DISCUSSING DESIGNThe Art of CritiqueAdam Connor                       Aaron Irizarry     EXPERIENCE DESIGN DIRECTOR       ...
So, what is critique?
The new Spotify design is perhaps even worse than the old Spotifydesign. The visual hierarchy and underlying IA are terrib...
Critique is about critical thinking.
There are two facets to critique: giving and receiving.                                        At their foundation is inte...
Giving critique with the wrong intent is selfish.
Giving critique with the right intent is selfless.
Tips for giving critiqueUse a filter.Gather initial thoughts and reactions. Revisit them in the right context.Don’t assume....
Receiving critique with the right intenttakes humility and a bit of restraint.
Tips for receiving critiqueRemember the purpose.Critique is about understanding and improvement, not judgement.Listen and ...
Questions to ask yourselfWhat problem was the designer trying to solve or whatgoal were they trying to achieve?How did the...
More things to think aboutAre there any problems the designer could or shouldhave solved, but didn’t?Do any new problems a...
A few things to keep in mindCritique is a skill. You only getbetter with practice.Start small.Think before you speak.Choos...
The rules of critique                        Avoid problem solving                        and design decisions.           ...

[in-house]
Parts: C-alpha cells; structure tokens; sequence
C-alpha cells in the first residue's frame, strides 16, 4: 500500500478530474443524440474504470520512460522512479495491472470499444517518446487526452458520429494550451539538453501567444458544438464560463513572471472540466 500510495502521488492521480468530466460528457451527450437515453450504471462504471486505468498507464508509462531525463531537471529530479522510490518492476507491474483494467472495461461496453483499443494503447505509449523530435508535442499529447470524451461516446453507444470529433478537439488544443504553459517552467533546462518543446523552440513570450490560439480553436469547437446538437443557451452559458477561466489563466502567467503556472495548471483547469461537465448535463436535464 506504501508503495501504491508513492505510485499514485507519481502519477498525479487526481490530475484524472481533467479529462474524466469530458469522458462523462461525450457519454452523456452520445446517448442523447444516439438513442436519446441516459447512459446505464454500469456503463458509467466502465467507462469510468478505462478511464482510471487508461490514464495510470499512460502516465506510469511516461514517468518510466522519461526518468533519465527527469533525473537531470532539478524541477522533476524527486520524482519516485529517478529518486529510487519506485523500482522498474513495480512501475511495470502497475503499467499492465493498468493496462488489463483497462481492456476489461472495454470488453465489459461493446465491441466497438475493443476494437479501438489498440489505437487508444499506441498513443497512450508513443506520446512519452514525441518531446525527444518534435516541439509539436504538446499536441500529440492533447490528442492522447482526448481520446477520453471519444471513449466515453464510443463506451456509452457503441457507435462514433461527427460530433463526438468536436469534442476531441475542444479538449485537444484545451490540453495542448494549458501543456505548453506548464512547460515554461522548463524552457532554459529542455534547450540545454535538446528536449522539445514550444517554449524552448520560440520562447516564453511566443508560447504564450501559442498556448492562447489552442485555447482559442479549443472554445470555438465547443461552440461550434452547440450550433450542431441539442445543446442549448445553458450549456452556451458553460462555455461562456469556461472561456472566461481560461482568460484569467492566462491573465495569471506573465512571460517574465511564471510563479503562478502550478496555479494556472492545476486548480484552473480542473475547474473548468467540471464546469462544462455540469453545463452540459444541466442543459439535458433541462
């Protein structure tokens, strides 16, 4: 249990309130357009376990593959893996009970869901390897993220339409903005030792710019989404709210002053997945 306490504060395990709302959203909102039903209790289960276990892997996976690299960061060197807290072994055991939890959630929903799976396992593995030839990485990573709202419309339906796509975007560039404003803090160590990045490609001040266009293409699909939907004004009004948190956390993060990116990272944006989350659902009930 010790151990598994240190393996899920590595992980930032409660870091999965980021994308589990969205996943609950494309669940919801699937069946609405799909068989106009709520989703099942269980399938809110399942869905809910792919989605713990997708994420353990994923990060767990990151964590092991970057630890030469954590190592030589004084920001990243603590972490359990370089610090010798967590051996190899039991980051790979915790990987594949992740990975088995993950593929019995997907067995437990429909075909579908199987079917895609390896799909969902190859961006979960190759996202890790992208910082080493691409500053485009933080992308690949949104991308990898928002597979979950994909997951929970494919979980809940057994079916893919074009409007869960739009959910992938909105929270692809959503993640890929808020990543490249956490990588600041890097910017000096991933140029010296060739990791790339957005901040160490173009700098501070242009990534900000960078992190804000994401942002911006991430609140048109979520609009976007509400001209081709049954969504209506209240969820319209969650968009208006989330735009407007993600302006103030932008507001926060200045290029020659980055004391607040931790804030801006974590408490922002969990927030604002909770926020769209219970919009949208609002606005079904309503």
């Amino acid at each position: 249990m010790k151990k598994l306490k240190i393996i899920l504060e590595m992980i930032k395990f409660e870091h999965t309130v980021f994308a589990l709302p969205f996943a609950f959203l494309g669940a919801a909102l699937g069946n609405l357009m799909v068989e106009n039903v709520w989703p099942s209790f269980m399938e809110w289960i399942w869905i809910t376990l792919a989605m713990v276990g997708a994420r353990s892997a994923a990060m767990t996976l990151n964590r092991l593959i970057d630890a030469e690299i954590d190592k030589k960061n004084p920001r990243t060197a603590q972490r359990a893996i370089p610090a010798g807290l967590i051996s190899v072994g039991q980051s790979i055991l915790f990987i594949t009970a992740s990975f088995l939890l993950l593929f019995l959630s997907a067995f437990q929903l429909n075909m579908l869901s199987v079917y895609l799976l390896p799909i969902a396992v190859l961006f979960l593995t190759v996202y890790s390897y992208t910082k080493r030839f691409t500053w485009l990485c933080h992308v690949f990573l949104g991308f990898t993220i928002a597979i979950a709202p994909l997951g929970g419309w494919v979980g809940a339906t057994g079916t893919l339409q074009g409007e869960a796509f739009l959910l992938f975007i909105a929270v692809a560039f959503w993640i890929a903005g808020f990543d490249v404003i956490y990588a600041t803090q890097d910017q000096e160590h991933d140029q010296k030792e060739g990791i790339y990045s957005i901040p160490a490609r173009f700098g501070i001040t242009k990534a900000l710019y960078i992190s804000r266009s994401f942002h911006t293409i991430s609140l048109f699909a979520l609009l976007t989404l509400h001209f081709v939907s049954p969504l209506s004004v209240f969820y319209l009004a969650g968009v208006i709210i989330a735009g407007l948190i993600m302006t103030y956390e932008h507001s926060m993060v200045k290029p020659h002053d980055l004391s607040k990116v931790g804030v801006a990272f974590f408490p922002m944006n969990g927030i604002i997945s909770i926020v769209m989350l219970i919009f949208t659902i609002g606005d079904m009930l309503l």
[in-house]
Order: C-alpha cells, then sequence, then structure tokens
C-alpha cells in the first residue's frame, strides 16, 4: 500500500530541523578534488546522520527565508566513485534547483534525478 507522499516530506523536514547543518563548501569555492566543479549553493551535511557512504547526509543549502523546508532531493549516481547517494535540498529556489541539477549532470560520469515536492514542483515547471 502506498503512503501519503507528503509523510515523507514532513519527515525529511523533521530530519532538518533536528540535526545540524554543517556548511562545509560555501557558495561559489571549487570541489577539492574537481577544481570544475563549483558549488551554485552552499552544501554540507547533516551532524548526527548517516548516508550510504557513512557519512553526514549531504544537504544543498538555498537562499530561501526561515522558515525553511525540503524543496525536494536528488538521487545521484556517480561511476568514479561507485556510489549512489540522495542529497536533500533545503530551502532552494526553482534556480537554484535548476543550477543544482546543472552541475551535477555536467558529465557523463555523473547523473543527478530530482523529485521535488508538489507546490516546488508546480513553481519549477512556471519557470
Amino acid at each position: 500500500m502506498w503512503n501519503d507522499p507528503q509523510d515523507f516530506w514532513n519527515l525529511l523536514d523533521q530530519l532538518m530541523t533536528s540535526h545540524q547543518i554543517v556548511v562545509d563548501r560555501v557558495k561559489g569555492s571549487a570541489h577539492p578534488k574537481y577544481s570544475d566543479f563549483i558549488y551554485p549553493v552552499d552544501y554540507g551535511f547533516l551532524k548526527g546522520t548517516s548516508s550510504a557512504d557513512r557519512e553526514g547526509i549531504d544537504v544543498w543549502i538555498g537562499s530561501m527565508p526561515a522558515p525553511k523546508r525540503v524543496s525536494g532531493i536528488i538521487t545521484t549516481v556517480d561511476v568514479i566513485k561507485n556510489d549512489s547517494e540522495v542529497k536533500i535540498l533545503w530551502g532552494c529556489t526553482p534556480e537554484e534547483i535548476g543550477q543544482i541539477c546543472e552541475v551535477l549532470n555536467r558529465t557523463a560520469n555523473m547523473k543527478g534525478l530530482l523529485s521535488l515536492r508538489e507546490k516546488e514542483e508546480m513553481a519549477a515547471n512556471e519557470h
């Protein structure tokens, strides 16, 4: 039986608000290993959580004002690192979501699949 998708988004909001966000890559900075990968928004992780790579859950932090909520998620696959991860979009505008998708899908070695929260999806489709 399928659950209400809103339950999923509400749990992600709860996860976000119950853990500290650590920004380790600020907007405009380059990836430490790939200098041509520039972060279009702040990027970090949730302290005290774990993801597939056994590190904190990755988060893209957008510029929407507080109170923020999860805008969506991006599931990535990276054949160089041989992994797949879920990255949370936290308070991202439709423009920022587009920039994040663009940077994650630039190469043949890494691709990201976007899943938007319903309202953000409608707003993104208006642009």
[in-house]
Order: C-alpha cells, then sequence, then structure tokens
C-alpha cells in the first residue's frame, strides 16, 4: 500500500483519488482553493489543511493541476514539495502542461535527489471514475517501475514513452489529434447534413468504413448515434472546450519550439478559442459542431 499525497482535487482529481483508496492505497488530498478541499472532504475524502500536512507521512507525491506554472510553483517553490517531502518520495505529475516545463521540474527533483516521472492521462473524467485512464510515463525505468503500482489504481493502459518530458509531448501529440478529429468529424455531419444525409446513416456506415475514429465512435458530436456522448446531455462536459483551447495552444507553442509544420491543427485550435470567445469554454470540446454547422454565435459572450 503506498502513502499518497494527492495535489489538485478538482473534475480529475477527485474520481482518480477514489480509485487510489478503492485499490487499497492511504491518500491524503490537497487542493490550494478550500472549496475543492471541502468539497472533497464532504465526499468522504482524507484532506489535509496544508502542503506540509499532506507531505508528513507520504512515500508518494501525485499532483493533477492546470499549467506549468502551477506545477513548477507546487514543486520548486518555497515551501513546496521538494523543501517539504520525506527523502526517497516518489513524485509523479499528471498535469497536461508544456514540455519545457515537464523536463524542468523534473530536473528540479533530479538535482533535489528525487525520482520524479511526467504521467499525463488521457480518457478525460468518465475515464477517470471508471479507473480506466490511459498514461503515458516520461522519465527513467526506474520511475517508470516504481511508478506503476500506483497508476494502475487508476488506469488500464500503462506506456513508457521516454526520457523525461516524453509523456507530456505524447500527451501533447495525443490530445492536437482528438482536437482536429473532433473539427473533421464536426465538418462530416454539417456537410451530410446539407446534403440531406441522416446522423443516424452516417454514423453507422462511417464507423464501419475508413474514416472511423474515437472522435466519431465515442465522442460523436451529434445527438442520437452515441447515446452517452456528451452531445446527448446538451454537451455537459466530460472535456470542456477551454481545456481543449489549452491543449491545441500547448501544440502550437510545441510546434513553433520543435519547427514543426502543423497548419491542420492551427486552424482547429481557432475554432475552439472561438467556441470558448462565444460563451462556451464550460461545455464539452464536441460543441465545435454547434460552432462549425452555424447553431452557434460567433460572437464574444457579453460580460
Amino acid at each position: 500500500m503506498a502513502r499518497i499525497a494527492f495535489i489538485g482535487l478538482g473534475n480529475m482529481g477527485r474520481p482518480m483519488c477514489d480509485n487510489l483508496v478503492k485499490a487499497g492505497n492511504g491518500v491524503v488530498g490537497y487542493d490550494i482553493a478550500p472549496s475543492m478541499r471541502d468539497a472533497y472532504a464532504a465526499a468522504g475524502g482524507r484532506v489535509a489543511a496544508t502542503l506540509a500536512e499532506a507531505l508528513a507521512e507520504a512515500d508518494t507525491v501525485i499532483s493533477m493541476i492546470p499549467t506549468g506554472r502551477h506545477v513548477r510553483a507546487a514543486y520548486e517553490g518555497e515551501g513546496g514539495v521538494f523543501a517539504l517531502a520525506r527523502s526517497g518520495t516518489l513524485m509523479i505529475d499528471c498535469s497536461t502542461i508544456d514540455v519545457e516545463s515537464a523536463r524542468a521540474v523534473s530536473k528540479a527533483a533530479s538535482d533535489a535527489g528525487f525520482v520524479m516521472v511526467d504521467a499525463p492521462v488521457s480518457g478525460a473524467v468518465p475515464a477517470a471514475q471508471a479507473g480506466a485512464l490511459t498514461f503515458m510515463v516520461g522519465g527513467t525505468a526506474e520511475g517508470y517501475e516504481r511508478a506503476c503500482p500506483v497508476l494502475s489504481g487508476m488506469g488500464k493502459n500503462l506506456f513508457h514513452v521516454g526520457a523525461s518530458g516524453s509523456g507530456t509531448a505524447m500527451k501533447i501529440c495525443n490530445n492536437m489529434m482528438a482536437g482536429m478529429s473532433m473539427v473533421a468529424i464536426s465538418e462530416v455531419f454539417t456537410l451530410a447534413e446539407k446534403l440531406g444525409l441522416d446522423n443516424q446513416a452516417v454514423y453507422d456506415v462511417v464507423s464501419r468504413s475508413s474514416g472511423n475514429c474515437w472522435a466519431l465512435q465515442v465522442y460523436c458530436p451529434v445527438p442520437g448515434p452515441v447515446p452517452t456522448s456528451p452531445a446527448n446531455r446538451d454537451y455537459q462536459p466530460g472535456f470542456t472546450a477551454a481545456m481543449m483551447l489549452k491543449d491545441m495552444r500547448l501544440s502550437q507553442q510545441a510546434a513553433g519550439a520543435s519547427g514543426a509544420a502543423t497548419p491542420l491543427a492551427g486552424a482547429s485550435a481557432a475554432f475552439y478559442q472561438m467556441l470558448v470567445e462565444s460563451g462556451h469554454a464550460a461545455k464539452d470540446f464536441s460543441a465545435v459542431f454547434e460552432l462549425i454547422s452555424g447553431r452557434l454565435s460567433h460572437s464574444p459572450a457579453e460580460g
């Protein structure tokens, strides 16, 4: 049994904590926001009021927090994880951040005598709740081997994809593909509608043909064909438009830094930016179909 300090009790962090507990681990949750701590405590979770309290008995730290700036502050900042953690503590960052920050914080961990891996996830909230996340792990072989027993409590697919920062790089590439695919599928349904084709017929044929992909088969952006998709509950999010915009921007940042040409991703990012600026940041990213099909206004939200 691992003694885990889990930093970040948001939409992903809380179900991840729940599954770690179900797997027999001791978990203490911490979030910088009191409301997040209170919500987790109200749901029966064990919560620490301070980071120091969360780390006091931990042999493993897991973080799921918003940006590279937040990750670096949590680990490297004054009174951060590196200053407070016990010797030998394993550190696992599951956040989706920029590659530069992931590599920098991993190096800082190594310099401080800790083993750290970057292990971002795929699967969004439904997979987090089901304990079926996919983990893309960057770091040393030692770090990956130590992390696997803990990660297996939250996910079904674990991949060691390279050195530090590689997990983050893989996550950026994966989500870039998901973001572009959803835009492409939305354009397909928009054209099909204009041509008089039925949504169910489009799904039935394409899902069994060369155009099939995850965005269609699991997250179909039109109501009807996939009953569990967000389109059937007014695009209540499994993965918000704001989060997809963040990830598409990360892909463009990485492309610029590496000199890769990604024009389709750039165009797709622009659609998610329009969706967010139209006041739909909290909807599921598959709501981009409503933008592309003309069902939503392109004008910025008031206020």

Who shouldyou invite?
Set the right foundation for good critiqueScenariosShort narratives that the describe the desired behaviors, thoughts, rea...
The Mini-BriefA Mini-Creative Brief is a short writeup of a projectAbout 1/2 - 1 page that recaps the foundation and conte...
Preparation & kickoff
Facilitating critiqueCritique GoalsActive listening, question for clarityRound RobinDirect InquiryQuotasSix Thinking HatsF...
Dealing with difficult people
Dealing with difficult peopleSet expectations at the beginning.Make sure everyone understands critique.Ask quiet people fo...
What comes next?
Making critique part of your processStandalone CritiquesDesign ReviewsBrainstorms and Collaborative Activities
Standalone critiques are awesome because they can...Provide an introduction to people unfamiliar withcritique.Provide a sa...
When can you have critiques?
Anytime!
What can you critique?
Anything!
Critique is about iteration andimprovement. So long as you’re looking to  improve on whatever it is you’re doing,   you’ve...